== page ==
By Linda Porter Carlyle
Supper was finally over. Somehow Trevor had not enjoyed his Sloppy Joes like he usually did. The food seemed to be sitting in a solid lump in the middle of his stomach.
Dad pushed back his chair. He looked at Trevor. “Well, bud, it’s our night to do the dishes,” he said. “I’ll run the dish water. You clear the table.”
Brad and Ben jumped up. “We’ll be outside for a while,” Brad said.
Dad cleared his throat. “Is your homework finished?” he asked.
“Aw, Dad!” Brad groaned. “We can finish it later. We need to shoot a few more hoops. We need to be in shape for basketball camp!”
Dad just pointed down the hall.
Brad and Ben clumped toward their bedroom.
Trevor picked up his plate and his silverware. His stomach felt heavier than ever. He wondered what was wrong with it. Maybe he was getting sick.
He was just setting his plate on the counter when he heard a bellow from the twins’ bedroom. Brad and Ben came pounding down the hall.
“Somebody stole our homework!” Ben shouted.
“Our math papers are gone!” Brad hollered. “Josh probably took them. He probably wanted to copy the answers and not have to do all the work!”
“Hold on!” Dad said, looking around. He shook the soapsuds off his hands and dried them on a towel. “What’s the problem?”
“Somebody stole our homework!” Ben repeated. “It’s missing!”
“I think Josh stole it!” Brad said.
“That’s ridiculous!” Dad said. “You must not remember where you put it, that’s all.”
“No!” Brad insisted. “We finished our math when we first got home, before we even went outside. And we left it on our desks. Right there on our desks. And now it’s gone!”
Dad looked puzzled. “Go look around your room some more,” he said. “You’ll probably find your papers on the floor, or in your backpacks, or mixed up with some science project.”
“We’re not even doing science projects right now,” Brad muttered. He and Ben shuffled back down the hall.
Mom and Dad looked at each other. “I can see Ben losing his homework,” Mom said, “but Brad always knows exactly where his things are.”
Trevor quietly finished clearing the table. He wiped it off with a sponge. Then he picked up a towel to begin drying the clean dishes.
There was a roar from the twins’ bedroom. Brad and Ben bumped into each other as they tried to get out of the door at the same time. “Look at this!” Brad hollered. He ran down the hall, holding a wastebasket in one hand and torn bits of paper in the other hand.
Trevor cringed. How stupid! He should have used the wastebasket in his own room. He wondered if anyone would notice if he crawled underneath the kitchen table. Then suddenly he didn’t care. “I did it!” he shouted. “And I’m glad!” He banged out the back door, tore across the lawn, and climbed up into the tree house. He threw himself down on the floor and began to cry.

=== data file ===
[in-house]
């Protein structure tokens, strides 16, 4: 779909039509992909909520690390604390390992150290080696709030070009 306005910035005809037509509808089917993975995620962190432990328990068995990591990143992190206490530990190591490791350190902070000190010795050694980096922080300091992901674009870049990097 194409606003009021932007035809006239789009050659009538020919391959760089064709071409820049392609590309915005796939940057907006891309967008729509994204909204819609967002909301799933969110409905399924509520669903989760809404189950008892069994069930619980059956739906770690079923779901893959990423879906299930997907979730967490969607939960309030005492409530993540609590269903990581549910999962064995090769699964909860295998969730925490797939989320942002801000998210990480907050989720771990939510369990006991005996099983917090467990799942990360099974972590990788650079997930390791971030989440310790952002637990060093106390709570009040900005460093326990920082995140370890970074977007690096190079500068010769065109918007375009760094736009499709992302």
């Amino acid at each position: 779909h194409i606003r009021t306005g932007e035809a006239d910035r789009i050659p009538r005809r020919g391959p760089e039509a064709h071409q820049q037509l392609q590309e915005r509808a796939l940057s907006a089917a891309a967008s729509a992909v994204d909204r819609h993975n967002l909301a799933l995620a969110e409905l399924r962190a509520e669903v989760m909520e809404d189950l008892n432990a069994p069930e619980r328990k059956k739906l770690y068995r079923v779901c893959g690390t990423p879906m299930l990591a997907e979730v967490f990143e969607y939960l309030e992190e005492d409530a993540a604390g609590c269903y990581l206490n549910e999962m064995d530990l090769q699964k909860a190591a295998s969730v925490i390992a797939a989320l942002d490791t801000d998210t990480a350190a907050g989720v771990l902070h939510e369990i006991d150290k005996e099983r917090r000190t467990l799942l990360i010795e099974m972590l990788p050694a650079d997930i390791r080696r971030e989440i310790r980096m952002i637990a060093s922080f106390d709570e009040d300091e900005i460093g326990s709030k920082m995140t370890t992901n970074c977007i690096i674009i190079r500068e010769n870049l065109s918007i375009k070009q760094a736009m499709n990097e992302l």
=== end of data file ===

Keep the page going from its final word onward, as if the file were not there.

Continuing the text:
Trevor felt the tree house floor shake as Dad climbed up after him. He felt Dad’s hand on his back.
“I think you’d better tell me what this is all about,” Dad said softly.
Trevor just cried. He cried until he cried out all the tears he had. Then he sniffled.
“If I had to guess,” Dad finally began, “I would say you ran into the green-eyed monster.”
Trevor rolled over and looked at Dad. He wiped his eyes with his hands. “What?” he asked shakily.
“The green-eyed monster,” Dad repeated. “That’s what people sometimes call jealousy. A green-eyed monster.”
“It’s not fair!” Trevor wailed. “I want to go to basketball camp too! Brad and Ben always get to do stuff I don’t get to do!”
“I know,” Dad agreed. “That’s what growing up is like. Your turn will come, believe it or not.”
“I just felt mean!” Trevor stammered. “I wanted them to feel bad about something too!”
Dad grinned. “Well, you made them feel mad, anyway! But did that make you feel better?”
“No,” Trevor admitted.
“You know, there are much, much better ways of dealing with your feelings than trying to make other people feel bad too,” Dad said.
“I know,” Trevor admitted.
“You can always come to me, and we can talk about anything,” Dad said.
“I know,” Trevor whispered. “I’m sorry.”
“But now you have to go back into the house and talk to your brothers,” Dad said. “You need to tell them you’re sorry.”
Trevor looked alarmed.
Dad laughed. “Don’t worry. I’ll be right there with you. Brad and Ben will have a chance to practice forgiveness. Before we go in though, maybe you’d better think about a way to make it up to them. You stole something from them—you stole all that time they spent doing their math. They’ll have to do the work all over again.”
Trevor sat up and leaned against Dad. He hadn’t thought of it like that—stealing time. How could a person give back time? “I know,” he said after a while. “I could do some of Brad’s and Ben’s chores for them. Then they could use that time to do their math again.”
Dad put his arm around Trevor’s shoulders and hugged him. “That just might work,” he said. “Let’s go see.”
Most people, like Trevor, want to receive their fair share. If you think you are not being treated fairly, that can upset you or make you jealous. Remember that things do not always have to be equal to be fair. Sometimes your brothers or sisters might get more than you or be able to do something you can’t. Other times you might get more than they do. Things usually even out in the end. And remember that Jesus will always listen to your troubles. Just telling Him about them will make you feel better.—Love Mrs. Sox